News at Cardon Children's Medical Center  

Mom to Mom: Taking Snoring Seriously

Mary Parra, Mom to Mom Mary Parra, mother of four    

Many of us might be used to hearing some snoring during the night. My husband snores loudly. But so does our 6-year-old son!

I find it odd that a little body can match the snoring sound of an older person. Two years ago our son had his tonsils and adenoids removed, which was supposed to help solve the problem. His tonsils were so enlarged they touched! I remember it made a difference in the beginning, but not so much anymore. He snores so loudly we can hear him when we are downstairs. My other children will even wake up sometimes and ask us to “please move Dominic again so he stops being so noisy.”

I think it’s a laughable coincidence that a recent study by the American Academy of Pediatrics (AAP) showed kids who snore might have behavioral problems. He is by far our most difficult child. I wonder if they are on to something?

The AAP says sleep apnea in children is a growing problem. You might not realize it, but besides behavior problems, sleep apnea can be responsible for hypertension and heart problems, failure to thrive, and inflammation throughout the body.

This latest study encouraged me to do some research. After this study, the AAP released a set of sleep apnea guidelines; it’s their first since 2002 (a decade ago!), and I’m sure things have changed. You might be surprised to learn about some of these as well.

According to the AAP, all children and adolescents should be screened for snoring at their regular health visits. Also, children who have symptoms of obstructive sleep apnea, such as habitual snoring, disturbed sleep from intermittent pauses, snorts or gasps, or daytime behavioral problems, should be referred for a sleep study (you know what I’ll be scheduling soon). A child with obstructive sleep apnea and enlarged tonsils should be referred to a surgeon to consider tonsil removal surgery. After surgery, children who snore should be reassessed to see if their sleep apnea has improved or if they will need any further treatments. If children do not improve after surgery, they should be considered for CPAP (continuous positive airway pressure), which is a breathing apparatus, often worn at night, that keeps airways open. Weight loss is recommended for any overweight or obese patient. Nasal sprays, or intranasal steroids, are recommended for patients with mild sleep apnea symptoms, either in lieu of or after tonsil surgery.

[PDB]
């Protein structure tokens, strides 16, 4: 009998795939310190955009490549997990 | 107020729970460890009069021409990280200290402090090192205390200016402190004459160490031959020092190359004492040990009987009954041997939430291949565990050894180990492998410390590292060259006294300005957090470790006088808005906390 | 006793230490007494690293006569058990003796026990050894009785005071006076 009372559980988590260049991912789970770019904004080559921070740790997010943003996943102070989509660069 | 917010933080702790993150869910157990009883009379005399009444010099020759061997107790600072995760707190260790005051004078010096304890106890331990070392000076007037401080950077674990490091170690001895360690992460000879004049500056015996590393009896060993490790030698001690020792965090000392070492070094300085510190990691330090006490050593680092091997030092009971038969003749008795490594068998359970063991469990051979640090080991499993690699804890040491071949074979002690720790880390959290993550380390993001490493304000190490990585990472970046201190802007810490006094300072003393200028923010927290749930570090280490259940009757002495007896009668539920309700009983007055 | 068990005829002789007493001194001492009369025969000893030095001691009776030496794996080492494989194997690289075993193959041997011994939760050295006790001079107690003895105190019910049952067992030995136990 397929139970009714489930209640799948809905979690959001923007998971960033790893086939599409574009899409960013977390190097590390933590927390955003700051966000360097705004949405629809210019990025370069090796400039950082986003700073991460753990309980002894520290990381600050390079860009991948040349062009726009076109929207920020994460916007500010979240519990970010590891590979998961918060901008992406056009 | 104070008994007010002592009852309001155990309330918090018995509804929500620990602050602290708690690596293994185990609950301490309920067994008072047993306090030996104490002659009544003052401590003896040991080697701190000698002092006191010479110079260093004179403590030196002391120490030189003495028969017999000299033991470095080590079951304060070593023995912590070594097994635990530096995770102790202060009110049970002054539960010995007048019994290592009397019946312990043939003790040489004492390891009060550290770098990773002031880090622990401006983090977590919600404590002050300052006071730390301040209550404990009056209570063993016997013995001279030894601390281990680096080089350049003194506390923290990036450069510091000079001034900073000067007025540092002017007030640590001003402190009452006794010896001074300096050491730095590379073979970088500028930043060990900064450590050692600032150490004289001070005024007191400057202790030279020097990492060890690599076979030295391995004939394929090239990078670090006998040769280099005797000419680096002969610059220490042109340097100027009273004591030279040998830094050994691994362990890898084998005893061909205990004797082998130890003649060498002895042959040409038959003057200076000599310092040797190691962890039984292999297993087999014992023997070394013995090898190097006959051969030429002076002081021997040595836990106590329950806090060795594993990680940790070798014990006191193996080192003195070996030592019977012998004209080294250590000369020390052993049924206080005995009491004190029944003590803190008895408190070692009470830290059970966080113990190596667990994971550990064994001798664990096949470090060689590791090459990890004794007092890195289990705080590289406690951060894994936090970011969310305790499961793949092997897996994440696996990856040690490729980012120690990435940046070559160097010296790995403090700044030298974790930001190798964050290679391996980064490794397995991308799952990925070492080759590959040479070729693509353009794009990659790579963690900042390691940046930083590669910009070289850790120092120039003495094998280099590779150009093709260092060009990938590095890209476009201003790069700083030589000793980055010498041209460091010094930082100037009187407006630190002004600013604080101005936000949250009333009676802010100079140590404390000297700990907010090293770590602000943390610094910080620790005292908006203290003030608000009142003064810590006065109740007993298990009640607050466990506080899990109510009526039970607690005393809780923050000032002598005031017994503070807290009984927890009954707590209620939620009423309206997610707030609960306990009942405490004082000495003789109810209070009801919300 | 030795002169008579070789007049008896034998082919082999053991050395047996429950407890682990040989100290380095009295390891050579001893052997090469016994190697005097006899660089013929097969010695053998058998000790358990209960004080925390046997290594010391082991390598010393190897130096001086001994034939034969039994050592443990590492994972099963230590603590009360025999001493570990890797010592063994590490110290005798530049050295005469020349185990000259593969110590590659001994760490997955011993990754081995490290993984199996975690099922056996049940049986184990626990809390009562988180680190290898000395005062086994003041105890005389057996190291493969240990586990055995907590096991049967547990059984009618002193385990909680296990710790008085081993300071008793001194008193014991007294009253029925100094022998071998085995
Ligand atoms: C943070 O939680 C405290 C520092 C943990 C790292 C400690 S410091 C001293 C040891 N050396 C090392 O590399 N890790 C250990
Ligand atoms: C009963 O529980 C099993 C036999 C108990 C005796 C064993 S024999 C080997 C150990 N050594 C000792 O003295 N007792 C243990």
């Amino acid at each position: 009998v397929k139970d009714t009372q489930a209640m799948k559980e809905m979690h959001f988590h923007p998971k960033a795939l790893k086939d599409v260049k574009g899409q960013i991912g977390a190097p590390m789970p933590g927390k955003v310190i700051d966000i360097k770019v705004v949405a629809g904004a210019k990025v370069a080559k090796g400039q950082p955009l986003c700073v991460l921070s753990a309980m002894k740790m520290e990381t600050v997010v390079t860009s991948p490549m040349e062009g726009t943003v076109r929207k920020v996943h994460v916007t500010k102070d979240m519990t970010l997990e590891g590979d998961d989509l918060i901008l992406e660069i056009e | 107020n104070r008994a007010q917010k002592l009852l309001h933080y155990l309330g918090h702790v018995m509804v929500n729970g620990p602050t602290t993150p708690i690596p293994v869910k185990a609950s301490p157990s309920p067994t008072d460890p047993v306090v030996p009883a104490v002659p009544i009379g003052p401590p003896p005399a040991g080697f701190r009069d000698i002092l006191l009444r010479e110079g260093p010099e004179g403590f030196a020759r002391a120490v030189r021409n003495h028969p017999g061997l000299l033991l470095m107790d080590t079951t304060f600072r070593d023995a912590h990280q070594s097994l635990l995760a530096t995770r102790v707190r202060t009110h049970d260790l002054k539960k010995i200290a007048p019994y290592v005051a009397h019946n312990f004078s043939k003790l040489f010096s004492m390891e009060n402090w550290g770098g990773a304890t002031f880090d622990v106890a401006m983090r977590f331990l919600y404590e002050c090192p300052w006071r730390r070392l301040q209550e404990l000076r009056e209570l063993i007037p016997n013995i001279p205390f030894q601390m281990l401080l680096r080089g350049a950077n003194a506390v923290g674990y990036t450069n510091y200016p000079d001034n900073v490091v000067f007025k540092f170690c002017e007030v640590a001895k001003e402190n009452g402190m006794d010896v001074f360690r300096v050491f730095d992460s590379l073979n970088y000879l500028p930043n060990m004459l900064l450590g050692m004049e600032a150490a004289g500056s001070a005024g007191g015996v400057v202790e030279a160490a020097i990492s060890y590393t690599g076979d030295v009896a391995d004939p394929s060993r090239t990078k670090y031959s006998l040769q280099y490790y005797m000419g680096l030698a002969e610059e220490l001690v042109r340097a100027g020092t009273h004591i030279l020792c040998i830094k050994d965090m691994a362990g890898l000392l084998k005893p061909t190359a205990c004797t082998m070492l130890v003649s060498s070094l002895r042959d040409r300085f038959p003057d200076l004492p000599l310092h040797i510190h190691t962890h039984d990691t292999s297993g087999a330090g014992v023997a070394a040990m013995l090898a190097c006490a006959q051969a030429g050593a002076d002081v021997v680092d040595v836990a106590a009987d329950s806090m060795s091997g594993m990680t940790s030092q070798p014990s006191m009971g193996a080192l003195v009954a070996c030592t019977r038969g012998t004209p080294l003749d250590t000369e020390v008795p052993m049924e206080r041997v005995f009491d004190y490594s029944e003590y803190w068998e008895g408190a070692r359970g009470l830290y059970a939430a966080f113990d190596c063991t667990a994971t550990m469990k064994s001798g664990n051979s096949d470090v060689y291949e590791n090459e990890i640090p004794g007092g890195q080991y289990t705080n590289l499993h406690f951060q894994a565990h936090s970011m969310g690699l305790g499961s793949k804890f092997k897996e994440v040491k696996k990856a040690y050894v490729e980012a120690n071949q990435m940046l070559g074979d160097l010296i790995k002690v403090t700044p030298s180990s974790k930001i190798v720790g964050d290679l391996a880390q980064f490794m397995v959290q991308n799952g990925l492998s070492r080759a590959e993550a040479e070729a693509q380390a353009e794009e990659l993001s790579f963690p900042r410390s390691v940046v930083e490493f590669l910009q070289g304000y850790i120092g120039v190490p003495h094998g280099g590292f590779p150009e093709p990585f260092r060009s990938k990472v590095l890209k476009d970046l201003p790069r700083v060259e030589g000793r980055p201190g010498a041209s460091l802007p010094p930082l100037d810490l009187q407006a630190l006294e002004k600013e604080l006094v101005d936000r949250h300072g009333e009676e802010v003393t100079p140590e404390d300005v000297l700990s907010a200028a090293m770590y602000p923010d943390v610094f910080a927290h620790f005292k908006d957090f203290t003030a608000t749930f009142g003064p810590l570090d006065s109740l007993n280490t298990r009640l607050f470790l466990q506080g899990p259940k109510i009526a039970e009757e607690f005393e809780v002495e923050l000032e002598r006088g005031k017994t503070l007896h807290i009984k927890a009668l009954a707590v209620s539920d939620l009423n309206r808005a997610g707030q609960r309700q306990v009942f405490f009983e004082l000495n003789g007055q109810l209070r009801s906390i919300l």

If your child has a snoring or sleep apnea issue, I encourage you to get him/her checked out. One of our relative’s daughters had a bad case of sleep apnea. She was a very shy, withdrawn child. After her tonsils and adenoids were removed, she became a different person practically overnight! It was amazing to see the transformation. She went from a child who sat on the bench at recess to a child who started making friends and engaging in play, and even started participating in class. It’s important to note that a good night’s sleep is especially important for children because that is the time when their bodies make cells needed for growth and maturity.

The Banner Desert Sleep Center at Cardon Children’s Medical Center is a fully accredited child-friendly center and can accommodate newborns and up. The staff can help diagnose sleep problems beyond snoring and sleep apnea, including excessive sleepiness, movement disorders and insomnia.

Here’s to a restful night for everyone!  
 Mom to Mom is a column written by Mary Parra, an Ahwatukee mother of four and a local journalist.

Cardon Children's Medical Center
1400 S. Dobson Road
Mesa, AZ 85202
(480) 412-KIDS (5437)
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